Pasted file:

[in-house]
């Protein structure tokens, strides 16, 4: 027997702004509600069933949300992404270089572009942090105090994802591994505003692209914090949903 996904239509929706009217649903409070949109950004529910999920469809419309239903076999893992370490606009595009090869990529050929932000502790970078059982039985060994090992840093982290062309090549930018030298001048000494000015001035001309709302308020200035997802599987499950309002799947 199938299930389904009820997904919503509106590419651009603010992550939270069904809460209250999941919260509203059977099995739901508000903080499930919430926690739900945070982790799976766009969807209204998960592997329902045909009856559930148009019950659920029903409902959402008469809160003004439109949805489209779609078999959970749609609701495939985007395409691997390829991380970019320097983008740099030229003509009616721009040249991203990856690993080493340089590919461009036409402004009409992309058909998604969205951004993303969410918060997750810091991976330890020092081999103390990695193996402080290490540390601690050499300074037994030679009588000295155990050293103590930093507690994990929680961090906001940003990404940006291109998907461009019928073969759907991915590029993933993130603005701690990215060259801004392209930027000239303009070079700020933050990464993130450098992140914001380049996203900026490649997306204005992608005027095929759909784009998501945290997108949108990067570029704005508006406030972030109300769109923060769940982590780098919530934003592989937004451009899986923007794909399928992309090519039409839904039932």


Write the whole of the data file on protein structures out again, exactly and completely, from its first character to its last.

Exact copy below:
[in-house]
């Protein structure tokens, strides 16, 4: 027997702004509600069933949300992404270089572009942090105090994802591994505003692209914090949903 996904239509929706009217649903409070949109950004529910999920469809419309239903076999893992370490606009595009090869990529050929932000502790970078059982039985060994090992840093982290062309090549930018030298001048000494000015001035001309709302308020200035997802599987499950309002799947 199938299930389904009820997904919503509106590419651009603010992550939270069904809460209250999941919260509203059977099995739901508000903080499930919430926690739900945070982790799976766009969807209204998960592997329902045909009856559930148009019950659920029903409902959402008469809160003004439109949805489209779609078999959970749609609701495939985007395409691997390829991380970019320097983008740099030229003509009616721009040249991203990856690993080493340089590919461009036409402004009409992309058909998604969205951004993303969410918060997750810091991976330890020092081999103390990695193996402080290490540390601690050499300074037994030679009588000295155990050293103590930093507690994990929680961090906001940003990404940006291109998907461009019928073969759907991915590029993933993130603005701690990215060259801004392209930027000239303009070079700020933050990464993130450098992140914001380049996203900026490649997306204005992608005027095929759909784009998501945290997108949108990067570029704005508006406030972030109300769109923060769940982590780098919530934003592989937004451009899986923007794909399928992309090519039409839904039932």